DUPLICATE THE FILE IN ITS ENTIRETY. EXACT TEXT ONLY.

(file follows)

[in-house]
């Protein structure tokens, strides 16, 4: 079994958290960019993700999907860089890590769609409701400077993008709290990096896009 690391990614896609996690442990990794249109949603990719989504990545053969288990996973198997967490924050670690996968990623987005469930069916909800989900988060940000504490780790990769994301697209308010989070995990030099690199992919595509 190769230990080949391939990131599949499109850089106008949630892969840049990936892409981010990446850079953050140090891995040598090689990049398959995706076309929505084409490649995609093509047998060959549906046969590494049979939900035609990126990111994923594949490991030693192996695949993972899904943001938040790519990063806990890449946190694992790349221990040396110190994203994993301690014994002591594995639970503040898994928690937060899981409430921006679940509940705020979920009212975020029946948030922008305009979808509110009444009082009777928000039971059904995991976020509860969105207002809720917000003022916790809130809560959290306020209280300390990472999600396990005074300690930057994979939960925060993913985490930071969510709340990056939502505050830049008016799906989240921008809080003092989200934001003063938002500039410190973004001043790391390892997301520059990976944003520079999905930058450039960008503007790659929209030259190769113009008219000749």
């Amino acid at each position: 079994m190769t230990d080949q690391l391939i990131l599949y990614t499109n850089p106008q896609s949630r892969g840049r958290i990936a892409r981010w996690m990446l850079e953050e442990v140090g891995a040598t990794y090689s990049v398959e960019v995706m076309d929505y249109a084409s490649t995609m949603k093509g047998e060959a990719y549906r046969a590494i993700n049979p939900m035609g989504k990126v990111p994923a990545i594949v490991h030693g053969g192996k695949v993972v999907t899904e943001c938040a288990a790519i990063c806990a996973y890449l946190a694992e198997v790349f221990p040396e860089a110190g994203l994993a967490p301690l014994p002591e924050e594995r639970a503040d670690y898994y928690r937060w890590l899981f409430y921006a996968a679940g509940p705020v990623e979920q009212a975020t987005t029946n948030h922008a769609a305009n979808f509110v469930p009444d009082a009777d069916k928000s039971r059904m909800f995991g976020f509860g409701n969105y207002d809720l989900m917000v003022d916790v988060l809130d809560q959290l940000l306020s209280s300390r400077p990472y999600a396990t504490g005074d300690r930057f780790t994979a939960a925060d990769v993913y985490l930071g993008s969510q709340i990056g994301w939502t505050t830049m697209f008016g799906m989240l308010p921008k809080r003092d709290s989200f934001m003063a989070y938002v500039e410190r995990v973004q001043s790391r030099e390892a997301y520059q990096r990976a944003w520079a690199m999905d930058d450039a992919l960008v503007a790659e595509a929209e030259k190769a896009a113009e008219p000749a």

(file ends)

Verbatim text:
[in-house]
């Protein structure tokens, strides 16, 4: 079994958290960019993700999907860089890590769609409701400077993008709290990096896009 690391990614896609996690442990990794249109949603990719989504990545053969288990996973198997967490924050670690996968990623987005469930069916909800989900988060940000504490780790990769994301697209308010989070995990030099690199992919595509 190769230990080949391939990131599949499109850089106008949630892969840049990936892409981010990446850079953050140090891995040598090689990049398959995706076309929505084409490649995609093509047998060959549906046969590494049979939900035609990126990111994923594949490991030693192996695949993972899904943001938040790519990063806990890449946190694992790349221990040396110190994203994993301690014994002591594995639970503040898994928690937060899981409430921006679940509940705020979920009212975020029946948030922008305009979808509110009444009082009777928000039971059904995991976020509860969105207002809720917000003022916790809130809560959290306020209280300390990472999600396990005074300690930057994979939960925060993913985490930071969510709340990056939502505050830049008016799906989240921008809080003092989200934001003063938002500039410190973004001043790391390892997301520059990976944003520079999905930058450039960008503007790659929209030259190769113009008219000749």
């Amino acid at each position: 079994m190769t230990d080949q690391l391939i990131l599949y990614t499109n850089p106008q896609s949630r892969g840049r958290i990936a892409r981010w996690m990446l850079e953050e442990v140090g891995a040598t990794y090689s990049v398959e960019v995706m076309d929505y249109a084409s490649t995609m949603k093509g047998e060959a990719y549906r046969a590494i993700n049979p939900m035609g989504k990126v990111p994923a990545i594949v490991h030693g053969g192996k695949v993972v999907t899904e943001c938040a288990a790519i990063c806990a996973y890449l946190a694992e198997v790349f221990p040396e860089a110190g994203l994993a967490p301690l014994p002591e924050e594995r639970a503040d670690y898994y928690r937060w890590l899981f409430y921006a996968a679940g509940p705020v990623e979920q009212a975020t987005t029946n948030h922008a769609a305009n979808f509110v469930p009444d009082a009777d069916k928000s039971r059904m909800f995991g976020f509860g409701n969105y207002d809720l989900m917000v003022d916790v988060l809130d809560q959290l940000l306020s209280s300390r400077p990472y999600a396990t504490g005074d300690r930057f780790t994979a939960a925060d990769v993913y985490l930071g993008s969510q709340i990056g994301w939502t505050t830049m697209f008016g799906m989240l308010p921008k809080r003092d709290s989200f934001m003063a989070y938002v500039e410190r995990v973004q001043s790391r030099e390892a997301y520059q990096r990976a944003w520079a690199m999905d930058d450039a992919l960008v503007a790659e595509a929209e030259k190769a896009a113009e008219p000749a």